Fall is the perfect time to plant peonies either from bare-root plants or from pre-potted plants at garden centers. Fall planted peonies will adapt to their new garden spot over the winter and usually will bloom in the spring.
There are three types of peonies: herbaceous, tree, and intersectional (hybrids of herbaceous and tree types). Only herbaceous peonies will be discussed here. Plants are extremely long-lived, often surviving 50 to 70 years. Peonies are easy to grow if you follow three simple rules: 1. good site selection; 2. good soil preparation; and 3. proper planting depth.
Herbaceous peonies prefer cool summer climates from USDA hardiness zones 3 to 8. They require a sunny well-drained garden spot with a slightly acidic soil pH (between 6.0 to 7.0). If you live in a hot humid region, such as in the Southeastern U.S., shelter plants from direct afternoon sunlight. Plant right up until the ground freezes in the fall. Take advantage of the warm ground by planting early. Spring-planted peonies have a tougher time recovering compare to those planted in the fall.
Purchase large 3-5 eye divisions. Often, garden centers sell unsold spring potted stock at big discounts. Dig a wide hole, carefully remove the plant from the pot, and set in the hole at the same depth as in the pot. Poor soil drainage is the one enemy of peonies. The crown and roots will rot and the plant slowly dies. Amend the planting hole with organic compost and/or well-rotted manure to improve drainage and nutrition.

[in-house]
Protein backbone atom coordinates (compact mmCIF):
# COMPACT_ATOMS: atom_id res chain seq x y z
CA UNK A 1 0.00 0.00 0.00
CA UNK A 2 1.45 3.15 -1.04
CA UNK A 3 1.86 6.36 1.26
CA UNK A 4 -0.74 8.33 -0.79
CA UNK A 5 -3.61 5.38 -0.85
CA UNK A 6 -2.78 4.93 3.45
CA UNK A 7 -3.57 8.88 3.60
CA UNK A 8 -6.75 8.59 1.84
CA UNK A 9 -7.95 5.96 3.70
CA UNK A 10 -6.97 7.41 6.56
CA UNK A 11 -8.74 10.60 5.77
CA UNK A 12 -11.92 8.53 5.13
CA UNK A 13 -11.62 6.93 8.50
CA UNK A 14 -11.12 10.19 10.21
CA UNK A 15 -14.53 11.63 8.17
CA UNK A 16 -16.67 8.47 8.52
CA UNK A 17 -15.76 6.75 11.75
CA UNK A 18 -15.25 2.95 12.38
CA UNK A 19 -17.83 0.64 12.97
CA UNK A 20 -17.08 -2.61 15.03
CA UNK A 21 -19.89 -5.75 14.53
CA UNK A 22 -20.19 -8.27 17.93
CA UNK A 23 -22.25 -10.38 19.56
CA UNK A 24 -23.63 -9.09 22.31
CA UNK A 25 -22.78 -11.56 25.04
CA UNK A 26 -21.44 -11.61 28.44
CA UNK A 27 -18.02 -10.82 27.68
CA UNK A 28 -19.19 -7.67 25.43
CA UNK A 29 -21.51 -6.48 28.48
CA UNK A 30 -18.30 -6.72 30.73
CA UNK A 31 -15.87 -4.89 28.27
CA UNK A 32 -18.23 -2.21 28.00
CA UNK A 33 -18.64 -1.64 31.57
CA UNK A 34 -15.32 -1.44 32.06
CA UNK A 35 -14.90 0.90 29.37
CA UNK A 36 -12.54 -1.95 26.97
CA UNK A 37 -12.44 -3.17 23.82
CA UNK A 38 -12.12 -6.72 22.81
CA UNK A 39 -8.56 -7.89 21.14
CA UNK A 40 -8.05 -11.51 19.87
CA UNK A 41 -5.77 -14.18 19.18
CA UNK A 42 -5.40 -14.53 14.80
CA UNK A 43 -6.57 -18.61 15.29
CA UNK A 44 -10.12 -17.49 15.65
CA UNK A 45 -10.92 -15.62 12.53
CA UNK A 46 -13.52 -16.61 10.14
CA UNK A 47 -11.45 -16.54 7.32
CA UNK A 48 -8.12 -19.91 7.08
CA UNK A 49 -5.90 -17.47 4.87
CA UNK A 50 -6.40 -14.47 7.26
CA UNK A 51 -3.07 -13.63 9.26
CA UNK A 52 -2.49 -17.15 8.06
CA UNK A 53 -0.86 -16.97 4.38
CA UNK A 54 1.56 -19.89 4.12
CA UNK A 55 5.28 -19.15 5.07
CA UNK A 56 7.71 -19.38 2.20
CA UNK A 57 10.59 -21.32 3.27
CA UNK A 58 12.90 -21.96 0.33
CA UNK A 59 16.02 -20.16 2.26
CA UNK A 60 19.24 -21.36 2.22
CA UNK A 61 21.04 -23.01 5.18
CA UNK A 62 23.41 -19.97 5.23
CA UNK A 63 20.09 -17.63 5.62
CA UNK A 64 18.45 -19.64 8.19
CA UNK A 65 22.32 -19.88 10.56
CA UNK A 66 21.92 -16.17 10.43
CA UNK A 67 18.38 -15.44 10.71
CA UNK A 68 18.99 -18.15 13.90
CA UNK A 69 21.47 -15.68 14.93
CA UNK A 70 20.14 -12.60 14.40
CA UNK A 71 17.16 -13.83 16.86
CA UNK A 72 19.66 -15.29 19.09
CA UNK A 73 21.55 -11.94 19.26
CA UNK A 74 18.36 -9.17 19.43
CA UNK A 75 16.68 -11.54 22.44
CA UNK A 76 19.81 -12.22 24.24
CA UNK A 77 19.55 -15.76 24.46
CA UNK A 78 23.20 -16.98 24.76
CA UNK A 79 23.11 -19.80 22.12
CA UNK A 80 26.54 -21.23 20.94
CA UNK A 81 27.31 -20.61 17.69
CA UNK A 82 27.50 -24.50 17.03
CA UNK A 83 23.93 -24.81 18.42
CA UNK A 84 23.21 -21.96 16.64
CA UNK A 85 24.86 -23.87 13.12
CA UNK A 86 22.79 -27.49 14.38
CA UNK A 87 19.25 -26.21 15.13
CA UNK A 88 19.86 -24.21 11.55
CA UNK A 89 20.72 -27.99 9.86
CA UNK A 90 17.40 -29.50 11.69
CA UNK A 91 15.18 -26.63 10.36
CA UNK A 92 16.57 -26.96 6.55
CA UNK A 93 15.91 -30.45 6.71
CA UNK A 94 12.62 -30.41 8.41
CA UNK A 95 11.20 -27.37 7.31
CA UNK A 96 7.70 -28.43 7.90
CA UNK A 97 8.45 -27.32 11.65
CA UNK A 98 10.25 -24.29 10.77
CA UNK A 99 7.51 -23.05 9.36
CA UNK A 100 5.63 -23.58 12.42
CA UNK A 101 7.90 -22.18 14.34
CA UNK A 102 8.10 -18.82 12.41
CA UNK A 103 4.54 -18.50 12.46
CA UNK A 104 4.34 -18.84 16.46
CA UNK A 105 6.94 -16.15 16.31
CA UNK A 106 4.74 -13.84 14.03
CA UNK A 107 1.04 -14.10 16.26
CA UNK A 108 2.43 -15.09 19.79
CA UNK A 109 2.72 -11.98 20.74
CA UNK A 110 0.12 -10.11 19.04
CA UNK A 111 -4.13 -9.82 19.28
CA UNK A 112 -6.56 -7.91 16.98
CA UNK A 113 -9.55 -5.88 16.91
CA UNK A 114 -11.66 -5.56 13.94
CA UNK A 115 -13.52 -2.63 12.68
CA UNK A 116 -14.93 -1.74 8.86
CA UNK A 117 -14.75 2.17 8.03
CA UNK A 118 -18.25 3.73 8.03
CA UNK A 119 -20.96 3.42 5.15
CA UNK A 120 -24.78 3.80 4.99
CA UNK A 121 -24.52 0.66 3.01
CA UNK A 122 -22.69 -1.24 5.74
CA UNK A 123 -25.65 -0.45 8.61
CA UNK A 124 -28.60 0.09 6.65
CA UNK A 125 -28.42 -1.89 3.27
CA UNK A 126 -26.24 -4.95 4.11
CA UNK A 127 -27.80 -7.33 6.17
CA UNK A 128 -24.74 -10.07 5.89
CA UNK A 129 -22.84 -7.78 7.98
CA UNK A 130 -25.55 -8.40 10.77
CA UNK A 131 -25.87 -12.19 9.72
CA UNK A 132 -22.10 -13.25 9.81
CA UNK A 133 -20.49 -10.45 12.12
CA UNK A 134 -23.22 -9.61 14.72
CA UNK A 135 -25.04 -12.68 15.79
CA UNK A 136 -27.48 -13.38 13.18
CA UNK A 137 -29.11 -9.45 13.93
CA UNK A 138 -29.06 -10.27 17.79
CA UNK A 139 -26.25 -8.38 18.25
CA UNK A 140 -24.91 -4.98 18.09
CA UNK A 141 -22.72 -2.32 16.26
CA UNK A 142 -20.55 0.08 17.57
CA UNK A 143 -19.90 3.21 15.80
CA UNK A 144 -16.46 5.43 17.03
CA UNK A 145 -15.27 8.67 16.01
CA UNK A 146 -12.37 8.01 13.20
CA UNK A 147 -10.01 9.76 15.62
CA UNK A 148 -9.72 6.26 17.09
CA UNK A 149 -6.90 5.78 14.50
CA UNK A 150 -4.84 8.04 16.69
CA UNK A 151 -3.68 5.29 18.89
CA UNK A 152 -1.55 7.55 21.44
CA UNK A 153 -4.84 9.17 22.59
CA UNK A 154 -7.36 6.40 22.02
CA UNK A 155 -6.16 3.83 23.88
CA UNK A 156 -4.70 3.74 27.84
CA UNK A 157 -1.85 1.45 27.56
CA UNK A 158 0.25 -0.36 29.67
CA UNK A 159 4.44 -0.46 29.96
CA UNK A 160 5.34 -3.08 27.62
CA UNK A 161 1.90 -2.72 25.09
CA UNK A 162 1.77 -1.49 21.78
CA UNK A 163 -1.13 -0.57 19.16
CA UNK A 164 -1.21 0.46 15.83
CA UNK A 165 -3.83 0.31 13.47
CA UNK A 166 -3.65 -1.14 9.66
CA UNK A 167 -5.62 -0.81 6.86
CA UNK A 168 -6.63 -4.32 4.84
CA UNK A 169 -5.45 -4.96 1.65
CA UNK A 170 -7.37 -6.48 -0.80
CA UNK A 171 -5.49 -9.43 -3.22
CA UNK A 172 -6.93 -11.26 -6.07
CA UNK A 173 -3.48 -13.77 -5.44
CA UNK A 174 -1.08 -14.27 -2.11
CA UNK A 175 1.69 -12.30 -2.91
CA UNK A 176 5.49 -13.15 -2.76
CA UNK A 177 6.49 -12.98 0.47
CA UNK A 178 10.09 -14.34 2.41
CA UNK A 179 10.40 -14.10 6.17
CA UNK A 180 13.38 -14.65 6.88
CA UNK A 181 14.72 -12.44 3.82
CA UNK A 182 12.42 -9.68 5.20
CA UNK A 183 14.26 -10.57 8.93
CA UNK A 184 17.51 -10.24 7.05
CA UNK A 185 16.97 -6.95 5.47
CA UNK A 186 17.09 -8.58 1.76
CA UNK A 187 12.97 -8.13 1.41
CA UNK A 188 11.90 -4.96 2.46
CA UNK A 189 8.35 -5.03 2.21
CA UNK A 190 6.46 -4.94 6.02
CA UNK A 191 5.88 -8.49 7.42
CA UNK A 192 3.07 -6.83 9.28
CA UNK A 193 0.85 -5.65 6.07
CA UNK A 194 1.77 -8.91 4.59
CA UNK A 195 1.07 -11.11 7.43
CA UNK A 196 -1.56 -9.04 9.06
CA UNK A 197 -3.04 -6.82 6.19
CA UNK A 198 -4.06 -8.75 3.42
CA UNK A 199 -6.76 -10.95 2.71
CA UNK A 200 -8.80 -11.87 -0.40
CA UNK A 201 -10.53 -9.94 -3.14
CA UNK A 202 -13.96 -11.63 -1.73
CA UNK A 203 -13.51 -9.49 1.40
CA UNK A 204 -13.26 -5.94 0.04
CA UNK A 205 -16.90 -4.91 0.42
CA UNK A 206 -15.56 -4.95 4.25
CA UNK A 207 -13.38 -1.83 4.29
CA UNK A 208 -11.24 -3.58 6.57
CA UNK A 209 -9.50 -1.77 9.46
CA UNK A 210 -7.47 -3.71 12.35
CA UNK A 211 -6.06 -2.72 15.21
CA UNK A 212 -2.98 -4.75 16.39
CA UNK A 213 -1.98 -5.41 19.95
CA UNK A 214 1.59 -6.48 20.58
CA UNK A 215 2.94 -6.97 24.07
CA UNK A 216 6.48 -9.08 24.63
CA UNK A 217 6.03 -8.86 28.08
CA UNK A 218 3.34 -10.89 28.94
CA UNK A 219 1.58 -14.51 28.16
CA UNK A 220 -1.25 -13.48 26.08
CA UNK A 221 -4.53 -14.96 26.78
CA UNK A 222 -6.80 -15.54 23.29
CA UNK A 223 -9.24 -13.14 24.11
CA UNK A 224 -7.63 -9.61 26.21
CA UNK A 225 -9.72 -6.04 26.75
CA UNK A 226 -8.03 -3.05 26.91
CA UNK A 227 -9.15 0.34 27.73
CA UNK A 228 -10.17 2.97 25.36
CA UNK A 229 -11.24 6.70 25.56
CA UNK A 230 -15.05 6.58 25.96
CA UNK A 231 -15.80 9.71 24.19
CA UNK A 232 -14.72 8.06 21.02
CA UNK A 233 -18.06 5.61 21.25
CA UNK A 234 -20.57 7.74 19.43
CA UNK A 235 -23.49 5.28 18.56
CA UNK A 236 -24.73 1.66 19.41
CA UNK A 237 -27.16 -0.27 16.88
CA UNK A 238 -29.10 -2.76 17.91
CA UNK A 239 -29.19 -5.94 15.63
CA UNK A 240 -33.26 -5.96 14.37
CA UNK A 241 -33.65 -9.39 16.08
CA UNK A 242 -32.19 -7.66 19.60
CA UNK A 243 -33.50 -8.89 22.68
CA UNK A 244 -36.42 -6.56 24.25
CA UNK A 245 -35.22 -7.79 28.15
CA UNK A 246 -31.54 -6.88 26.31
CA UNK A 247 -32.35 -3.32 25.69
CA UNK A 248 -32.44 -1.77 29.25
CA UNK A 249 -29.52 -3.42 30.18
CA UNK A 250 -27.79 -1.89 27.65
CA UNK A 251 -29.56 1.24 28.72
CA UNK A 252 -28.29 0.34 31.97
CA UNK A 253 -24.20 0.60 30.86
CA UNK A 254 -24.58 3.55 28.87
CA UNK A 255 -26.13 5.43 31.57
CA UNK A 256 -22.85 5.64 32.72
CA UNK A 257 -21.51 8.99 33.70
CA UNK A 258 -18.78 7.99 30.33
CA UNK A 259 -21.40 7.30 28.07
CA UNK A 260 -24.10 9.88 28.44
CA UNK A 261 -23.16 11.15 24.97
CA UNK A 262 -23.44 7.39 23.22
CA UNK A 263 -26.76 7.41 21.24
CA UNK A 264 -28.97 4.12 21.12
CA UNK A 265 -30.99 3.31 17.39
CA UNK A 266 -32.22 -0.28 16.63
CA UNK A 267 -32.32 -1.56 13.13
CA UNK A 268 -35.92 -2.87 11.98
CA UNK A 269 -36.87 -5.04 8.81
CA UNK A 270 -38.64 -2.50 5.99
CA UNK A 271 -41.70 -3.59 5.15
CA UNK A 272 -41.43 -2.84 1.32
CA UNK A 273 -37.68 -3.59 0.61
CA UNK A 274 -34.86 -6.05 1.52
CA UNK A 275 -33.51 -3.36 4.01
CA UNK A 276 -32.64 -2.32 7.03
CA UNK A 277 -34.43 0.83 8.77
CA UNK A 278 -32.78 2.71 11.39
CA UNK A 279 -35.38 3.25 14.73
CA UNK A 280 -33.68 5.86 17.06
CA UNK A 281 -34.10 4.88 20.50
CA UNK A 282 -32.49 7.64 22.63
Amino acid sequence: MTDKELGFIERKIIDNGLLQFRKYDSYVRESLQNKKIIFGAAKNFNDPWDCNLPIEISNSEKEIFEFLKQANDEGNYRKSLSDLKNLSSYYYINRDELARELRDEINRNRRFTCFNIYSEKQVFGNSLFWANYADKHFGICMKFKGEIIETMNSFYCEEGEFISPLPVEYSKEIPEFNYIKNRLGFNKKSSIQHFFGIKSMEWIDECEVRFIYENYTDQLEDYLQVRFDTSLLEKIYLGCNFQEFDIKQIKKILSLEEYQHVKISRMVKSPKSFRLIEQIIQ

The eyes (buds) should be set no more than 1-2 inches below the soil surface. Planting too deeply will frequently prevent the plant from flowering. Shallow planting puts the buds at risk of mechanical or winter damage.
Peonies require little additional maintenance. In late winter feed 10-10-10 or equivalent granular fertilizer or a slow release organic-based fertilizer. Mulching around plants conserves soil moisture and reduces weeding. Irrigate newly planted peonies over the dry growing months. They become very drought tolerant after two years.
In the fall cutback all herbaceous peony stems to the ground. Old peony foliage may harbor fungal and bacterial diseases. Dispose of all plant material and do not compost.